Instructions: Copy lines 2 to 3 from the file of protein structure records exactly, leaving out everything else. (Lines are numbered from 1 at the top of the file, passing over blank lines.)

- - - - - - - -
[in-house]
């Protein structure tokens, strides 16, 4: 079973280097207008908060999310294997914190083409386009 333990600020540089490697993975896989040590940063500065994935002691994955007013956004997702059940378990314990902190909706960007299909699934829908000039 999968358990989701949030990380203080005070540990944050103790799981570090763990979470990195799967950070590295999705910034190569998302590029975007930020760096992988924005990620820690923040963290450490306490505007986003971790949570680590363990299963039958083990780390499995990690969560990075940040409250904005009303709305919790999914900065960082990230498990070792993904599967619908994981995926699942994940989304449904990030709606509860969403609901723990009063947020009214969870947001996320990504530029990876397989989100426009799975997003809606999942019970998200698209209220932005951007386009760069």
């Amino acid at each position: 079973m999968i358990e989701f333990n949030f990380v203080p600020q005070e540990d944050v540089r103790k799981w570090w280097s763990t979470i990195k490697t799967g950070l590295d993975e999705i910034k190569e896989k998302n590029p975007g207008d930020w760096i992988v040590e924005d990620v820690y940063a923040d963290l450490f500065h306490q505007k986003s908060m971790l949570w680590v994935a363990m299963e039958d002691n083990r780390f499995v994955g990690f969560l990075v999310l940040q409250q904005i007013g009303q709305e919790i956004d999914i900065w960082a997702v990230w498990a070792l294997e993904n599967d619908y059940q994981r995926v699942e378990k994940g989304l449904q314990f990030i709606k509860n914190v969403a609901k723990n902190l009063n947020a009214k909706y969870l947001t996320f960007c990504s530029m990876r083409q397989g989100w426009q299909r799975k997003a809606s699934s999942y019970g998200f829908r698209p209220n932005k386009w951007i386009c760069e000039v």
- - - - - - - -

């Protein structure tokens, strides 16, 4: 079973280097207008908060999310294997914190083409386009 333990600020540089490697993975896989040590940063500065994935002691994955007013956004997702059940378990314990902190909706960007299909699934829908000039 999968358990989701949030990380203080005070540990944050103790799981570090763990979470990195799967950070590295999705910034190569998302590029975007930020760096992988924005990620820690923040963290450490306490505007986003971790949570680590363990299963039958083990780390499995990690969560990075940040409250904005009303709305919790999914900065960082990230498990070792993904599967619908994981995926699942994940989304449904990030709606509860969403609901723990009063947020009214969870947001996320990504530029990876397989989100426009799975997003809606999942019970998200698209209220932005951007386009760069």
């Amino acid at each position: 079973m999968i358990e989701f333990n949030f990380v203080p600020q005070e540990d944050v540089r103790k799981w570090w280097s763990t979470i990195k490697t799967g950070l590295d993975e999705i910034k190569e896989k998302n590029p975007g207008d930020w760096i992988v040590e924005d990620v820690y940063a923040d963290l450490f500065h306490q505007k986003s908060m971790l949570w680590v994935a363990m299963e039958d002691n083990r780390f499995v994955g990690f969560l990075v999310l940040q409250q904005i007013g009303q709305e919790i956004d999914i900065w960082a997702v990230w498990a070792l294997e993904n599967d619908y059940q994981r995926v699942e378990k994940g989304l449904q314990f990030i709606k509860n914190v969403a609901k723990n902190l009063n947020a009214k909706y969870l947001t996320f960007c990504s530029m990876r083409q397989g989100w426009q299909r799975k997003a809606s699934s999942y019970g998200f829908r698209p209220n932005k386009w951007i386009c760069e000039v």